Today the Walkway operates as part of the New York State Historic Park System. It is open from 7:00 a.m. to dusk, with parking at both ends of the bridge. Bicycles and rollerblades are permitted on the Walkway, as are pets. At both ends of the Walkway there are public restrooms, and a number of vendors selling drinks and food (including delicious icecream!).

Since its opening in October until the end of 2009, the number of visitors was approximately 450,000, much higher than the projected 267,000 visitors per year. I finally made it into that number, walking across the bridge on an overcast day in August when my sister came to visit a couple of years ago!

It isn't quite as popular a walk in the winter, with the ice on the river below, but there are always some hardy folks who still enjoy it!

Walkway over the Hudson
Walkway over the Hudson

Kingston-Rhinecliff Bridge

The Kingston-Rhinecliff Bridge connects Rhinecliff in Dutchess County to Kingston in Ulster County. It is a continuous truss bridge with a total length of 7,793 feet (including all spans and approaches). The name of the Kingston-Rhinecliff Bridge is somewhat misleading, since it actually connects Kingston with the town of Rhinebeck rather than the hamlet of Rhinecliff. However, the name was taken from the ferry that used to cross the Hudson at that point and was replaced by the bridge.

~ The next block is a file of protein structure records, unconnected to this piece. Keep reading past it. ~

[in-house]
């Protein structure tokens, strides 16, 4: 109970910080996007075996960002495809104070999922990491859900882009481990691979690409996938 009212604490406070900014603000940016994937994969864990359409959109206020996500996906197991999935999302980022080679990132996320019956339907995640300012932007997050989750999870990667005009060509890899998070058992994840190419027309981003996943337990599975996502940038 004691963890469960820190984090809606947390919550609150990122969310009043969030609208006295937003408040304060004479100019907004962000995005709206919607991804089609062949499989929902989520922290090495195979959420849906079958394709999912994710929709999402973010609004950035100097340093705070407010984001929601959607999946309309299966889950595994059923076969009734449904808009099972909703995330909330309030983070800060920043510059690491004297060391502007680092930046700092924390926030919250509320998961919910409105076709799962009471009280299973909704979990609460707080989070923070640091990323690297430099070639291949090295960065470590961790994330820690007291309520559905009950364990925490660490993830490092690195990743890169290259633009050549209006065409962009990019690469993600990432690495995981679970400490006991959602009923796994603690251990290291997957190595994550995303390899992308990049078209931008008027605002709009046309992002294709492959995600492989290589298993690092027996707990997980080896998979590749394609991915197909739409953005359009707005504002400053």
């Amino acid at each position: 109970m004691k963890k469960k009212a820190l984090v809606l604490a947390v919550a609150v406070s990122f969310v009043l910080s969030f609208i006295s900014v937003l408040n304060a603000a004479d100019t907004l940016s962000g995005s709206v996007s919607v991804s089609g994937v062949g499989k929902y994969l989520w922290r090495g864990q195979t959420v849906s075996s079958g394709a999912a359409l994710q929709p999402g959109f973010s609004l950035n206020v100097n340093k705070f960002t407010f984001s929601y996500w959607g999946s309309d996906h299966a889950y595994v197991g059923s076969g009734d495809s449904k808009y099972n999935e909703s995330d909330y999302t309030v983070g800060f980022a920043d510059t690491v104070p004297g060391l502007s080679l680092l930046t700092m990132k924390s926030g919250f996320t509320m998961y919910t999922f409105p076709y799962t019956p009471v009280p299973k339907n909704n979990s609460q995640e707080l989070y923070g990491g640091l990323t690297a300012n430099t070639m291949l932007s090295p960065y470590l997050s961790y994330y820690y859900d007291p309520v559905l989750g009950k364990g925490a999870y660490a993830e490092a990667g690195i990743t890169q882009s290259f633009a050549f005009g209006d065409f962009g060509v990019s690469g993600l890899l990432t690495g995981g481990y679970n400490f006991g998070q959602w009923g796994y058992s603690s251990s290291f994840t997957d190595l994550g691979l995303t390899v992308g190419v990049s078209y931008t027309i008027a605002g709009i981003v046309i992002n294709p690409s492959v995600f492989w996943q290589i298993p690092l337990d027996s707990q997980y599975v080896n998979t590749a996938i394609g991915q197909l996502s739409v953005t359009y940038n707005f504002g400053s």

HISTORY OF THE BRIDGE

Private companies had long operated the Kingston-Rhinecliff Ferry but they ceased their operation during the Second World War. When the war was over, proposals were made to build a bridge rather than resume the ferry service. However, Governor Thomas Dewey vetoed the bill proposing the bridge, pending proof that the proposed bridge was necessary, and authorized the resumption of the Kingston-Rhinecliff Ferry under the jurisdiction of the New York State Bridge Authority (NYSBA). Finally, in March 1947, the proposed Kingston-Rhinecliff Bridge was declared a "needed highway facility" by the NYSBA.

The first design was a suspension bridge like the Mid-Hudson Bridge. However, when the location of the bridge was moved north due to disputes over land use, the terrain was found to be unsuitable for construction of a suspension bridge. Instead, David Bernard Steinman designed a continuous under-deck truss bridge to cross the river.